• Concerned

    Here’s my view. The Dropbox shared folder is not a personal social media account. By it’s very description it serves to share files, videos, etc among a GROUP of password holders. Thus, the vice principal would not be breaking the law.

    • Justin Katz

      The challenge for that analysis is that social media is, by definition, the sharing of media. As I quote above, the law defines “social media” as any service, account, or content, including (but not limited to) “videos, still photographs, blogs, video blogs, podcasts, instant and text messages, email, online service or accounts, or internet website profiles or locations.”

  • mangeek

    Why should the school have anything to do with this? If there’s non-consensual sharing of illegal sexts going on, then it’s an issue for State Police or the FBI, not some school administrator.

    The reason faculty and staff are prohibited from asking this stuff is because they’re not held to the same standards as officers of the law.

    Same for campus rape. If someone is sexually assaulted on campus, that’s an issue for police, not college administrators.

    School admins should have as much to do with this as congress does with baseball. Oh wait…

    • Justin Katz

      I’d suggest you’re missing two points…

      1. Why should we answer at the state level whether the school has anything to do with this? Why shouldn’t a community in which you live be permitted to try resolving some problem of theirs by leveraging their schools?

      2. There are two topics here: Burrilleville and the social media law. It’s possible that, in some communities, leveraging the schools to address social media in some way would prevent kids from ever getting to the point that the FBI (!) gets involved.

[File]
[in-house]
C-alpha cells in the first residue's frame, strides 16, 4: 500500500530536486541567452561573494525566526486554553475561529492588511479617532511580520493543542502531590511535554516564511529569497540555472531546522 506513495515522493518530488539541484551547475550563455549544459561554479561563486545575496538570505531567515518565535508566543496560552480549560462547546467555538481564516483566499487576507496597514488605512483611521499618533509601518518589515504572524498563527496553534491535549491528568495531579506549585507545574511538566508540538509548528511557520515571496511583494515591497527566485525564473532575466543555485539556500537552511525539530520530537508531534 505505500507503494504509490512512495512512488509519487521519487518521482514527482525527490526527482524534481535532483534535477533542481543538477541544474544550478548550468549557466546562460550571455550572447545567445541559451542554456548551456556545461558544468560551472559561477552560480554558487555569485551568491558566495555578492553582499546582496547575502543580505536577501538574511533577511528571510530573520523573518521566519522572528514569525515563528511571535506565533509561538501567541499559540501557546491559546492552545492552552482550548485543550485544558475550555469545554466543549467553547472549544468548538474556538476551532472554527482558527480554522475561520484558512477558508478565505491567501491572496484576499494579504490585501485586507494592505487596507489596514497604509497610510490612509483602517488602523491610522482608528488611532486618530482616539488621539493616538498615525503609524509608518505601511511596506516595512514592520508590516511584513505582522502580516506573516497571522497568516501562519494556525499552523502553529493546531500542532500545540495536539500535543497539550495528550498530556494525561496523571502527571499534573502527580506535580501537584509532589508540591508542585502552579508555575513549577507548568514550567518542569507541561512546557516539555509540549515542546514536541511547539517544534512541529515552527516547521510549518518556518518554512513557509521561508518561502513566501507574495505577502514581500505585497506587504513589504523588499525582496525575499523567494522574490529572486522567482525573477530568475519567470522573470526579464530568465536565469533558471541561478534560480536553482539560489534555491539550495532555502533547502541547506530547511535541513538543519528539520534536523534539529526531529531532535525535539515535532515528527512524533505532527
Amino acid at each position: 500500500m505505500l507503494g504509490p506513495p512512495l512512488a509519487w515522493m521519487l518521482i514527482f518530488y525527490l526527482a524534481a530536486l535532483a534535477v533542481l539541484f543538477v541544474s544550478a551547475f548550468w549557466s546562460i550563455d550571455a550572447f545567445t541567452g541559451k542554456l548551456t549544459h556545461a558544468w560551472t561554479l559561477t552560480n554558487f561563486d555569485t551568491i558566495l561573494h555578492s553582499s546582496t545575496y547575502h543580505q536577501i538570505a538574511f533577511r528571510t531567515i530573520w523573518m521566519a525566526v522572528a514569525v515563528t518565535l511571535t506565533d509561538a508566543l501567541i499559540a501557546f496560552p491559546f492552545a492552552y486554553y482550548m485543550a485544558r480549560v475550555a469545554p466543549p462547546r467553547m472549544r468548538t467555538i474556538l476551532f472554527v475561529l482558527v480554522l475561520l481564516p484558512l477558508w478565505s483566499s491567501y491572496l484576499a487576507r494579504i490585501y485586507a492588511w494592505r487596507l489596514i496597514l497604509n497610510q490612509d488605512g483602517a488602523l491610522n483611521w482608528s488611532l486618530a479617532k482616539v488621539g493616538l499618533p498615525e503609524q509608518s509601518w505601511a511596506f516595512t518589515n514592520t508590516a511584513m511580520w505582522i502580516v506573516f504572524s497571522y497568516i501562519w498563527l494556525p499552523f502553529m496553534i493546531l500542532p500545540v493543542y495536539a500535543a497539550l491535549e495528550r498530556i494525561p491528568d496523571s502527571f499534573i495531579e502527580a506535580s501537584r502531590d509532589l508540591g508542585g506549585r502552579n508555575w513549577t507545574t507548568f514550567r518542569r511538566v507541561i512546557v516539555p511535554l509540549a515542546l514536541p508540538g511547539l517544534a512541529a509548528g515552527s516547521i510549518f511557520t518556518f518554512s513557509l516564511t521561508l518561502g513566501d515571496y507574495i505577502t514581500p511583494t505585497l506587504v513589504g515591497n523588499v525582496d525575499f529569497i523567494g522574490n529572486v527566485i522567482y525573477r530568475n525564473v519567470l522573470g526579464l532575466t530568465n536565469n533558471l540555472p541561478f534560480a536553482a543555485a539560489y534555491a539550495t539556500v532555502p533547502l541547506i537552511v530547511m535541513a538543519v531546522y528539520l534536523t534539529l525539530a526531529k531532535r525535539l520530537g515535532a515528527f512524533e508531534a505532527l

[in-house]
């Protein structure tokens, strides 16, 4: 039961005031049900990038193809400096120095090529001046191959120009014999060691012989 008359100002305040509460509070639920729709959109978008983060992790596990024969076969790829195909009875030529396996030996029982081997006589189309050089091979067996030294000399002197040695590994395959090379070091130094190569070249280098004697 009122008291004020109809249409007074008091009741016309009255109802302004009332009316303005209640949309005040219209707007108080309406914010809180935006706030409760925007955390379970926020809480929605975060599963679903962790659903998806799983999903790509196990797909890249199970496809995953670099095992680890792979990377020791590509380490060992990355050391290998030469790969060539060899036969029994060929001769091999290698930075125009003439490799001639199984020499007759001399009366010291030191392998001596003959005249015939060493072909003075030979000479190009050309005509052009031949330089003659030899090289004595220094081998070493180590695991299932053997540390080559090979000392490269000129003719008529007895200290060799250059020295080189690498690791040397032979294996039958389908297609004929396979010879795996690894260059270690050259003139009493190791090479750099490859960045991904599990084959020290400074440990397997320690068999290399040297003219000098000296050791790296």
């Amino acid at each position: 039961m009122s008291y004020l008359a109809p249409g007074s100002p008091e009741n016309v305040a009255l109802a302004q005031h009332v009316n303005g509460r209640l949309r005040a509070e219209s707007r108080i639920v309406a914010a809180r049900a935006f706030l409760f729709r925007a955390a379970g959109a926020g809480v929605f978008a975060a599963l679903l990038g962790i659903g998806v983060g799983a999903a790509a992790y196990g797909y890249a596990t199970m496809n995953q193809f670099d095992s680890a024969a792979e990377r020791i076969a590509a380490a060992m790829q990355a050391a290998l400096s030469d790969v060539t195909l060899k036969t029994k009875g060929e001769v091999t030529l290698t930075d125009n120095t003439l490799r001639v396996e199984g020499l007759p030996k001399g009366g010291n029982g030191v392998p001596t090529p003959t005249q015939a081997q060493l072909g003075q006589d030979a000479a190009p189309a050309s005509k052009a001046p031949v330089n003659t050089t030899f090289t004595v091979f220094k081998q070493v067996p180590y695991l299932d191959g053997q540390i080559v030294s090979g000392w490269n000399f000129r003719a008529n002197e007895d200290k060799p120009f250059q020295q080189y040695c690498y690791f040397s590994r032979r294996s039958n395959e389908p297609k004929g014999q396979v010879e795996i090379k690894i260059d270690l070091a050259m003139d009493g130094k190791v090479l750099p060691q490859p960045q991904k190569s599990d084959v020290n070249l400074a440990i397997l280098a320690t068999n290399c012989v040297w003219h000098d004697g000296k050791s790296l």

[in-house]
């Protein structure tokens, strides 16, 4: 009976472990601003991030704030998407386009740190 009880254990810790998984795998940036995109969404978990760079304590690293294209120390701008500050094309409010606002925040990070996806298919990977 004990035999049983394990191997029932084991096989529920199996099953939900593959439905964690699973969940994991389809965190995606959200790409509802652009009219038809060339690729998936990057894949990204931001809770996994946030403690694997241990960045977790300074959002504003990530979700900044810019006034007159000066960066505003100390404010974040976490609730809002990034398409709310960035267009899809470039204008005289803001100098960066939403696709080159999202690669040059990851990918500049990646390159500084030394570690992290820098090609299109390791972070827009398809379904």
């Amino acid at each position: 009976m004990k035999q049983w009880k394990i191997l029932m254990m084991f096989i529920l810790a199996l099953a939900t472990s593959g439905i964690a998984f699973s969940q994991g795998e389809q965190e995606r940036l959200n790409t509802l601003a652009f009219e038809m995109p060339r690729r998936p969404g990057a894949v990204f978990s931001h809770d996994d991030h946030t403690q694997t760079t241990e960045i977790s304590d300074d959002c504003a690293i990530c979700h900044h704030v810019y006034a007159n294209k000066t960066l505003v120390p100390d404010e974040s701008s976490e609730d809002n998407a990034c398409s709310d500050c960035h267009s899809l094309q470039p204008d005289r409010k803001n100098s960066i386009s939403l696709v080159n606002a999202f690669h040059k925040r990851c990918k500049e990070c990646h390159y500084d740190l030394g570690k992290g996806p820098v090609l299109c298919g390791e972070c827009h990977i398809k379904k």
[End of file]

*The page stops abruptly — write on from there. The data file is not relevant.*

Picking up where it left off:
• mangeek

        If the content in question is ‘my naked (hypothetical) daughter’, then I frankly don’t want her school admins sifting through the evidence. I’d rather have someone not in my community.

        I also don’t think local police forces or schools have the skills needed to answer the questions these things bring up.

        I mean, Ideally, if a student reported a ‘mass sexting ring’, then I’d hope the school could address it by just having an assembly where they talked about how it was potentially illegal, potentially harmful, and totally not classy. There’s no need for administrators to ‘investigate’ within the school.

        Frankly, I think we need to tone-down the laws to a level where accountability isn’t so harsh, and is therefore easier to obtain. I don’t want teenagers going to prison for sharing pics, but I do want them to get fined or go to Community Service.

        • Justin Katz

          That’s my objective, too. One could make the case that allowing communities to experiment with school-based social-media policies creates the environment in which adults can cooperatively convey to students the appropriate use of technology without having to let things get to the point that the FBI has to be involved. I’d rather have a set of school policies that prevents social media from getting out of hand than have some random FBI or police officer looking at suggestive photographs of my daughters.

  • Rhett Hardwick

    This certainly takes us well into the murk of “legislating morality”. We also bump into the desire of some girls to “show it off”. If we get into “consent”, we must consider “implied consent” and “informed consent”. I am reminded of a woman I know, who having reached the “magic age” of 18, posed for Playboy’s “Girls of the Ivy League” while at Brown. After posing, she re-considered and attempted to get the negatives back. This was refused, “you consented”. Can such consent be terminated or withdrawn? Not sure about changes in “technology”. I remember hearing of nude pics from “Polaroid Parties”. Perhaps it is not “technology”, but rather “opportunity”. Taking a lead from “statutory rape” we have established the idea that there is an age below which it is impossible to “consent”.

    In an age of thong bikinis, yoga pants and “empowered women” such as Kim Kadashian, is nudity still “protected”? How old is Daenerys Targaryen supposed to be in her nude scenes. We have come a long way from draping piano legs so that men wouldn’t be excited, but where are we going?

    I have not formed an opinion. And you needn’t ask me what I would think if it was my daughter.

    I still need to gather my thoughts on the correct role of the school. I am not sure I am swayed by the existence of a statute, we all break the speed limit. Salus populi suprema lex esto